Kingyo (Toronto)

Location: Toronto, Canada
Address: 51B Winchester Street
Website: http://kingyotoronto.ca/
Type of Meal: Lunch






Success! I’ve finally made it out to Kingyo! It’s been on my list of restaurants to visit for two years and at last a perfect opportunity for a meal presented itself. Situated on a quiet street off Parliament, the restaurant is unexpectedly large on the inside. Unlike most izakayas, the dining room is open concept and the tables, thankfully, aren’t packed too closely together.

Their lunch menu looked delicious with many options to choose from. Wanting to try a bit of everything, their assorted deluxe bento ($17) seemed like a good choice. At first, I was nervous there’d be none left (they only make ten sets per day), but we were early enough to score one.


It arrives as a tray filled with various small dishes, pickled vegetables, a generous bowl of rice and miso soup. This is certainly a satisfying meal that would be great for sharing with a couple more dishes from their a la carte menu.

The seared ahi-tuna was beautifully presented and the dish that drew my attention. Thinly sliced it was topped with a chili oil that wasn’t too spicy, which didn’t cover the fish. Personally, I would have liked the addition of something vinegary and/or salty mixed into everything, but all in all a decent dish.


I’m undecided on the deep fried taro croquettes. Not knowing what they were, I bit into them expecting takoyaki (Japanese octopus balls). When I was greeted with a salty smooth paste it seemed off. The taro flavour was so subtle that there was little taste but salt. These need a contrasting texture – the crust wasn’t crispy enough and there was nothing added into the filling. In the end, it all just seemed a tad mushy for my taste.

What redeemed the bento was the chicken karaage - my favorite of all the dishes. Juicy, hot and crispy; it was nuggets of perfectly fried chicken. Kingyo’s karaage is influenced by a version served at O-Sho, a restaurant in Japan. What makes it different from most is the pepper mixed into the batter which adds a slightly elevated flavour.  


The pork belly must have been braised for hours as it simply melts in your mouth and is filled with a juicy sweet essence. Served on a bed of creamy mashed potatoes it’s a delicious rich dish that should be enjoyed in smaller portions.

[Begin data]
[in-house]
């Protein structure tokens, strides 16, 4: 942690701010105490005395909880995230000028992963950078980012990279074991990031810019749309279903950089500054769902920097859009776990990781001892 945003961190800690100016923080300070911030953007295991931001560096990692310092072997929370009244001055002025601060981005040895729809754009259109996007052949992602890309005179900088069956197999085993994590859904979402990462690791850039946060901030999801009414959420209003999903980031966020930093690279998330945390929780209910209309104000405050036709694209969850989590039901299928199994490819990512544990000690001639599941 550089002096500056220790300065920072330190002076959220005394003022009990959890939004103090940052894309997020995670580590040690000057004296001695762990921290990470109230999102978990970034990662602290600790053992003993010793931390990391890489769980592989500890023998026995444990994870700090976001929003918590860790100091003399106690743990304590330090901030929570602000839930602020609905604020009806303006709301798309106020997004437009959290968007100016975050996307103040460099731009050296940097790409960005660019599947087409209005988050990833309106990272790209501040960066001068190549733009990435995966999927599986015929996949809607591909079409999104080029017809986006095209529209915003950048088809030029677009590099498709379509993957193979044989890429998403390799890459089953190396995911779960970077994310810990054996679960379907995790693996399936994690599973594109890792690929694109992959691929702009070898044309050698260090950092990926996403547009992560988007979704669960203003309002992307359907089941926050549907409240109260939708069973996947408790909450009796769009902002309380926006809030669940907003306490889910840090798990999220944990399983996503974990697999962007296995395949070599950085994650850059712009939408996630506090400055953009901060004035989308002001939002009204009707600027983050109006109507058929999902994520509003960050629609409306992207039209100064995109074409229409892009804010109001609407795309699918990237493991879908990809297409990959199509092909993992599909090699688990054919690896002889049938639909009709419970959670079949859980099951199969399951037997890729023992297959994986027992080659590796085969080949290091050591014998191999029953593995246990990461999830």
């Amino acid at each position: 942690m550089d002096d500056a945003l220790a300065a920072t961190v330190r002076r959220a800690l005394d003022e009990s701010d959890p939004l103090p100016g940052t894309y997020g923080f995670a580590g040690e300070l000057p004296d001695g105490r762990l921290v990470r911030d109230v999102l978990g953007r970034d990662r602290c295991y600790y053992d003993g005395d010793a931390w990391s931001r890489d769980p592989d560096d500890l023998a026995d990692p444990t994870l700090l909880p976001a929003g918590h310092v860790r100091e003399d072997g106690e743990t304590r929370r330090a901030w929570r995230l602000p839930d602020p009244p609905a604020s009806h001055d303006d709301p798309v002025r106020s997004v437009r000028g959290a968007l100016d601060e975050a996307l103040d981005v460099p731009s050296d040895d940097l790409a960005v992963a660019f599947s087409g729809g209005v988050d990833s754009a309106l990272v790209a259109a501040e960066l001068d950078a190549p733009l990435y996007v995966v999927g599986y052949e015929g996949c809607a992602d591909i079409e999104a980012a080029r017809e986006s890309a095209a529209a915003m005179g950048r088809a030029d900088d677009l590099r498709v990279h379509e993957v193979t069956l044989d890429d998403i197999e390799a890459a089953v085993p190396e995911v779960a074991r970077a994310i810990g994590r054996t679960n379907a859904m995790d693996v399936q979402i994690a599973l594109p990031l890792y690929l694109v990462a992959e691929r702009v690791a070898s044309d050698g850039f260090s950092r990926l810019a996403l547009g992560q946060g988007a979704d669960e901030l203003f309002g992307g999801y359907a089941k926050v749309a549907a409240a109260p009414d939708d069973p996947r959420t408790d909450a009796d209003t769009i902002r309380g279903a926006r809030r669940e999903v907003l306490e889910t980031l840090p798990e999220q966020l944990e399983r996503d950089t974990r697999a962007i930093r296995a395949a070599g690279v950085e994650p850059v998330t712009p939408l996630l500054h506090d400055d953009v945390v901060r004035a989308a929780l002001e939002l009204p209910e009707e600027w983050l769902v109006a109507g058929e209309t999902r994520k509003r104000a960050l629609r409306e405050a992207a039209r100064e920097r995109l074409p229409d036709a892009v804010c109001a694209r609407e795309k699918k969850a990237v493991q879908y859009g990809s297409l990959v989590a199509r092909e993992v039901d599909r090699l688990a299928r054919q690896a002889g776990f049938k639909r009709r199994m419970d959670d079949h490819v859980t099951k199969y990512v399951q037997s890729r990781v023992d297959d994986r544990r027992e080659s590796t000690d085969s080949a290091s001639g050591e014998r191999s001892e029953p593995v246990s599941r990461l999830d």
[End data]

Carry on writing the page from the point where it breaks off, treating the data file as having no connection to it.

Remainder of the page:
A rolled up egg omelette with a dollop of grated turnip added a lovely colour to the platter but was forgettable. It was cold and lacked any flavour. 


A refreshing addition to the bento was the tofu salad. Two slices of silky tofu was simply dressed in a soy ponzu sauce and topped with garlic chips for an added hit of flavour and crunch. 

The tempura shrimp were disappointing as they were lukewarm, over battered and lacked the fluffy crust normally expected. But, the accompanying tartar sauce was tasty. 


At first, the minced pork meatball showed promise with its tender meat and sweet sauce. The flavour reminded me of the Shanghainese “lion head” meatballs, except with a finer texture. However, in the middle of my meatball there was a big hunk of raw meat which was off putting. 

The pickled napa cabbage with carrots went well to counterbalance the fried food. While the blanched chives required more salt as it was far too bland (I ended up dipping it in the pork belly potato mixture). 


As customary for Japanese set meals there was a bowl of warm miso soup to wash down everything. At Kingyo, theirs contained slivers of root vegetables which was quite nice.


In general, I found the bento had way too many fried items and lacked the fish I was expecting. On Kingyo’s website, their bento is pictured with sashimi and grilled fish – both would have likely been much tastier than the poorly executed tempura shrimp and meatball. Sadly, my bento was a combination of dishes that didn’t highlight what Kingyo could do well in. 

My friend’s dishes that were ordered off their a la carte menu looked much more impressive. Aside, from looking beautiful, she noted they were also delicious. The aburi toro and avocado battera ($14.80) was a pressed sushi topped with tuna.


Additionally, the seared tuna with avocado ($11.80) looked like it’d be a cacophony of flavours and textures – a dish that would definitely be up my alley.


Based on the experience, the bento was marginal but the other a la carte dishes looked much more impressive. Additionally, I have heard good things about their ramen, which seems to only be served during dinner. Who knows, perhaps I would have greater success with an evening meal. Alas, it may be another two years before I have an excuse to return. 

Overall mark - 7 out of 10

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Gastro World's Grading System

  • Anything under 5 - I really disliked and will never go back
  • - decent restaurant but I likely won't return
  • 7 - decent restaurant and I will likely return
  • 8 - great restaurant that I'd be happy to recommend
  • 9 - fantastic restaurant that I would love to visit regularly and highly recommend
  • 10 - absolute perfection!

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